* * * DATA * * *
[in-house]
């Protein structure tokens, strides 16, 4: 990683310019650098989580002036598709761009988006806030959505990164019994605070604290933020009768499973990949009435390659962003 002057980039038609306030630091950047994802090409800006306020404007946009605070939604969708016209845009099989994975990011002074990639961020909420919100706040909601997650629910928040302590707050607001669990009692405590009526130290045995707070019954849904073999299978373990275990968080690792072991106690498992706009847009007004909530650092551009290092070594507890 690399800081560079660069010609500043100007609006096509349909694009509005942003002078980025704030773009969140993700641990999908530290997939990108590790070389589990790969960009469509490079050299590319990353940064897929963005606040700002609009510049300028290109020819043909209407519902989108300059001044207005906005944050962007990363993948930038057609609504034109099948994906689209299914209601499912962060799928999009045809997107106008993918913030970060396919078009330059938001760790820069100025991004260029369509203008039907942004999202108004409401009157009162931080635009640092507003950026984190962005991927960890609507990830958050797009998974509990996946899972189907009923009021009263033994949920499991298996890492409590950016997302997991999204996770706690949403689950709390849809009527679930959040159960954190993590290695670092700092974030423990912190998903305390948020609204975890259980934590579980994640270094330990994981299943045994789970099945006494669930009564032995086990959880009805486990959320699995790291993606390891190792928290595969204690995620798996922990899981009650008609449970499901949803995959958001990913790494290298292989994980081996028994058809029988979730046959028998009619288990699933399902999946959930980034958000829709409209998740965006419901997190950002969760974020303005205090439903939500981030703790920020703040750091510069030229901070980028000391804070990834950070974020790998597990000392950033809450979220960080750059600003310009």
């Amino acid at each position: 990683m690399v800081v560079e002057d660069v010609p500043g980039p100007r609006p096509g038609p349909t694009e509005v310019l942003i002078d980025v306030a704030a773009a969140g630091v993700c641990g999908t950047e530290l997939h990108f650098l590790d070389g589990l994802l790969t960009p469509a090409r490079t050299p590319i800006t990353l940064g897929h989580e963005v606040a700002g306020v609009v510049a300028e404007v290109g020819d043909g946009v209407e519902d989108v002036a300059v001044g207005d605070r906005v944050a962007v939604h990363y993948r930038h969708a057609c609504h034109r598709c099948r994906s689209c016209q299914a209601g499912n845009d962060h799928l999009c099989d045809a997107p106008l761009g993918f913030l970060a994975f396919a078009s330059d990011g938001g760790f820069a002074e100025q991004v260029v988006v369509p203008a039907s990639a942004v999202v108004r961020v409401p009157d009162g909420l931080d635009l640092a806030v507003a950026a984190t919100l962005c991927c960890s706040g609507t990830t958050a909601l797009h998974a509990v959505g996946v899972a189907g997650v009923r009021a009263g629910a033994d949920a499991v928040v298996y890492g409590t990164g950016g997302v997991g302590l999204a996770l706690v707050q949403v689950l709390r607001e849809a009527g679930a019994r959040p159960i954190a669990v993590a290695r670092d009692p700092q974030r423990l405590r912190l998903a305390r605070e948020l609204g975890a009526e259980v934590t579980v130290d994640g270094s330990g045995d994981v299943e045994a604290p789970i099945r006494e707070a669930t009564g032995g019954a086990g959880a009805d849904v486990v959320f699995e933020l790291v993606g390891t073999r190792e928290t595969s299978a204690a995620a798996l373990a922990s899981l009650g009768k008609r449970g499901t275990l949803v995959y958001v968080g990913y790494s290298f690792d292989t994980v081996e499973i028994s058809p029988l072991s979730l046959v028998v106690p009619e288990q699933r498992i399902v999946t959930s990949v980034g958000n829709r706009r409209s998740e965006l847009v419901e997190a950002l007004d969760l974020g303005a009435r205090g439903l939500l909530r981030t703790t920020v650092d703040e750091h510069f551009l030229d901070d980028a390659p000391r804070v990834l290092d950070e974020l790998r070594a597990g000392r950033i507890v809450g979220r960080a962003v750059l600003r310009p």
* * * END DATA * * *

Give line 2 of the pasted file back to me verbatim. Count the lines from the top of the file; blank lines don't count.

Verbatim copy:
């Protein structure tokens, strides 16, 4: 990683310019650098989580002036598709761009988006806030959505990164019994605070604290933020009768499973990949009435390659962003 002057980039038609306030630091950047994802090409800006306020404007946009605070939604969708016209845009099989994975990011002074990639961020909420919100706040909601997650629910928040302590707050607001669990009692405590009526130290045995707070019954849904073999299978373990275990968080690792072991106690498992706009847009007004909530650092551009290092070594507890 690399800081560079660069010609500043100007609006096509349909694009509005942003002078980025704030773009969140993700641990999908530290997939990108590790070389589990790969960009469509490079050299590319990353940064897929963005606040700002609009510049300028290109020819043909209407519902989108300059001044207005906005944050962007990363993948930038057609609504034109099948994906689209299914209601499912962060799928999009045809997107106008993918913030970060396919078009330059938001760790820069100025991004260029369509203008039907942004999202108004409401009157009162931080635009640092507003950026984190962005991927960890609507990830958050797009998974509990996946899972189907009923009021009263033994949920499991298996890492409590950016997302997991999204996770706690949403689950709390849809009527679930959040159960954190993590290695670092700092974030423990912190998903305390948020609204975890259980934590579980994640270094330990994981299943045994789970099945006494669930009564032995086990959880009805486990959320699995790291993606390891190792928290595969204690995620798996922990899981009650008609449970499901949803995959958001990913790494290298292989994980081996028994058809029988979730046959028998009619288990699933399902999946959930980034958000829709409209998740965006419901997190950002969760974020303005205090439903939500981030703790920020703040750091510069030229901070980028000391804070990834950070974020790998597990000392950033809450979220960080750059600003310009």